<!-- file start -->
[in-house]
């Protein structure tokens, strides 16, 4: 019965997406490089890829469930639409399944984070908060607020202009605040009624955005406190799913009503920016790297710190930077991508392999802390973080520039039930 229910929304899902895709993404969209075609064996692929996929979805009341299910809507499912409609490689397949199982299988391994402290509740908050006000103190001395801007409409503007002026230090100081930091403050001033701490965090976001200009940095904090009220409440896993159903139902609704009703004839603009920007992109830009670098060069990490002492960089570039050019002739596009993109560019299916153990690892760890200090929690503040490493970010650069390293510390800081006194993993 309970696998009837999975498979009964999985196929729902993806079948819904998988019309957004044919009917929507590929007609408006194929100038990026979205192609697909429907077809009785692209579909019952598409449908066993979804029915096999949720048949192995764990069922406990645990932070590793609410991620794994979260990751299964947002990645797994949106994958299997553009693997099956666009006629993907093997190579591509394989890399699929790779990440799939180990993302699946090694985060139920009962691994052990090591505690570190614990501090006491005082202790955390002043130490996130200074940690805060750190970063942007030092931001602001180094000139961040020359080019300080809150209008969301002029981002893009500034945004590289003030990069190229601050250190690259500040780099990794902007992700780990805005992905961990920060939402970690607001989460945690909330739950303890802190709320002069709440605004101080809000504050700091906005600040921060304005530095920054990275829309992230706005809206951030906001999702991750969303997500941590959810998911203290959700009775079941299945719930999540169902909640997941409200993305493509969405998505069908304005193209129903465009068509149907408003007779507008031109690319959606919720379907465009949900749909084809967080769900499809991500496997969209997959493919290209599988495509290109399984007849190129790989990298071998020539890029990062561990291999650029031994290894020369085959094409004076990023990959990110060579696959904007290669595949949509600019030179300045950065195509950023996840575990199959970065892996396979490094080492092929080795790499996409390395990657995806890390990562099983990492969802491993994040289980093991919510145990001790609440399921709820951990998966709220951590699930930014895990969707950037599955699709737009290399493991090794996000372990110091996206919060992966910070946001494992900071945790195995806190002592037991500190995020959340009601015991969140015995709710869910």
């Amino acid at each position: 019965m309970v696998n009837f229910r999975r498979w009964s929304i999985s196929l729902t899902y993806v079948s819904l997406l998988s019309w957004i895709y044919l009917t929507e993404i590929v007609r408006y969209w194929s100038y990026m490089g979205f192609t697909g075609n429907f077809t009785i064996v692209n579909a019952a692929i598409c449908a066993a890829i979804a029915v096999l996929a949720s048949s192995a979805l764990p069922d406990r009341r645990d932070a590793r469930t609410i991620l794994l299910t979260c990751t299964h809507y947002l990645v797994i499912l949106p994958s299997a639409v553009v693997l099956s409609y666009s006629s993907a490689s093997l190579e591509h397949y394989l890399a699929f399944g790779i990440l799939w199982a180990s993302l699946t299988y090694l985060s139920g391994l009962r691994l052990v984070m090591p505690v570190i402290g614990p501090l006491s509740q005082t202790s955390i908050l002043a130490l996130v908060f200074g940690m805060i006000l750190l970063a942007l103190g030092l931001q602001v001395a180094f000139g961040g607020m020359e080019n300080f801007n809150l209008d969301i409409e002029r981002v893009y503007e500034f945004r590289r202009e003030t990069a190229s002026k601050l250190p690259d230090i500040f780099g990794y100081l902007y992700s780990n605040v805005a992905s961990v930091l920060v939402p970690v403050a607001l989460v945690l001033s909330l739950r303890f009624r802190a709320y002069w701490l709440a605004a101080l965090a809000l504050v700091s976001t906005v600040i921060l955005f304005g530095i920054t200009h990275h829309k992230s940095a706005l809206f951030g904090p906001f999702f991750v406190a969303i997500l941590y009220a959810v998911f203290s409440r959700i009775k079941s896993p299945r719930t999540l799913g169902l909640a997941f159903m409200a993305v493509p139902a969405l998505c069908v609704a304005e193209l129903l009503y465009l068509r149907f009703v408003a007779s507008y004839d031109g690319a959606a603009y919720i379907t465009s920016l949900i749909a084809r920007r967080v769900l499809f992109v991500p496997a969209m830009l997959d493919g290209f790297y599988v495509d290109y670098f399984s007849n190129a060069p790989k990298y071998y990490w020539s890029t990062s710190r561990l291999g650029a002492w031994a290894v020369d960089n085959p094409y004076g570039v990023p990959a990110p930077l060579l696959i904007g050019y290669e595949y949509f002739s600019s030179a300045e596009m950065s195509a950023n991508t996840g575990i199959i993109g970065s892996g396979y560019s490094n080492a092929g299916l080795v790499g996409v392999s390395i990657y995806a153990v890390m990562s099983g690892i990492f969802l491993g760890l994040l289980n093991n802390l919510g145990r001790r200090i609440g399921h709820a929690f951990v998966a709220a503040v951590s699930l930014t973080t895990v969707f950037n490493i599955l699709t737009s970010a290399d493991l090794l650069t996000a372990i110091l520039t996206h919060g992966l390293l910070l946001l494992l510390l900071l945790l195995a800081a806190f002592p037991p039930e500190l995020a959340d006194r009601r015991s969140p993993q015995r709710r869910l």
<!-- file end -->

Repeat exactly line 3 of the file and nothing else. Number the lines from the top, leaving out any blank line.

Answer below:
């Amino acid at each position: 019965m309970v696998n009837f229910r999975r498979w009964s929304i999985s196929l729902t899902y993806v079948s819904l997406l998988s019309w957004i895709y044919l009917t929507e993404i590929v007609r408006y969209w194929s100038y990026m490089g979205f192609t697909g075609n429907f077809t009785i064996v692209n579909a019952a692929i598409c449908a066993a890829i979804a029915v096999l996929a949720s048949s192995a979805l764990p069922d406990r009341r645990d932070a590793r469930t609410i991620l794994l299910t979260c990751t299964h809507y947002l990645v797994i499912l949106p994958s299997a639409v553009v693997l099956s409609y666009s006629s993907a490689s093997l190579e591509h397949y394989l890399a699929f399944g790779i990440l799939w199982a180990s993302l699946t299988y090694l985060s139920g391994l009962r691994l052990v984070m090591p505690v570190i402290g614990p501090l006491s509740q005082t202790s955390i908050l002043a130490l996130v908060f200074g940690m805060i006000l750190l970063a942007l103190g030092l931001q602001v001395a180094f000139g961040g607020m020359e080019n300080f801007n809150l209008d969301i409409e002029r981002v893009y503007e500034f945004r590289r202009e003030t990069a190229s002026k601050l250190p690259d230090i500040f780099g990794y100081l902007y992700s780990n605040v805005a992905s961990v930091l920060v939402p970690v403050a607001l989460v945690l001033s909330l739950r303890f009624r802190a709320y002069w701490l709440a605004a101080l965090a809000l504050v700091s976001t906005v600040i921060l955005f304005g530095i920054t200009h990275h829309k992230s940095a706005l809206f951030g904090p906001f999702f991750v406190a969303i997500l941590y009220a959810v998911f203290s409440r959700i009775k079941s896993p299945r719930t999540l799913g169902l909640a997941f159903m409200a993305v493509p139902a969405l998505c069908v609704a304005e193209l129903l009503y465009l068509r149907f009703v408003a007779s507008y004839d031109g690319a959606a603009y919720i379907t465009s920016l949900i749909a084809r920007r967080v769900l499809f992109v991500p496997a969209m830009l997959d493919g290209f790297y599988v495509d290109y670098f399984s007849n190129a060069p790989k990298y071998y990490w020539s890029t990062s710190r561990l291999g650029a002492w031994a290894v020369d960089n085959p094409y004076g570039v990023p990959a990110p930077l060579l696959i904007g050019y290669e595949y949509f002739s600019s030179a300045e596009m950065s195509a950023n991508t996840g575990i199959i993109g970065s892996g396979y560019s490094n080492a092929g299916l080795v790499g996409v392999s390395i990657y995806a153990v890390m990562s099983g690892i990492f969802l491993g760890l994040l289980n093991n802390l919510g145990r001790r200090i609440g399921h709820a929690f951990v998966a709220a503040v951590s699930l930014t973080t895990v969707f950037n490493i599955l699709t737009s970010a290399d493991l090794l650069t996000a372990i110091l520039t996206h919060g992966l390293l910070l946001l494992l510390l900071l945790l195995a800081a806190f002592p037991p039930e500190l995020a959340d006194r009601r015991s969140p993993q015995r709710r869910l």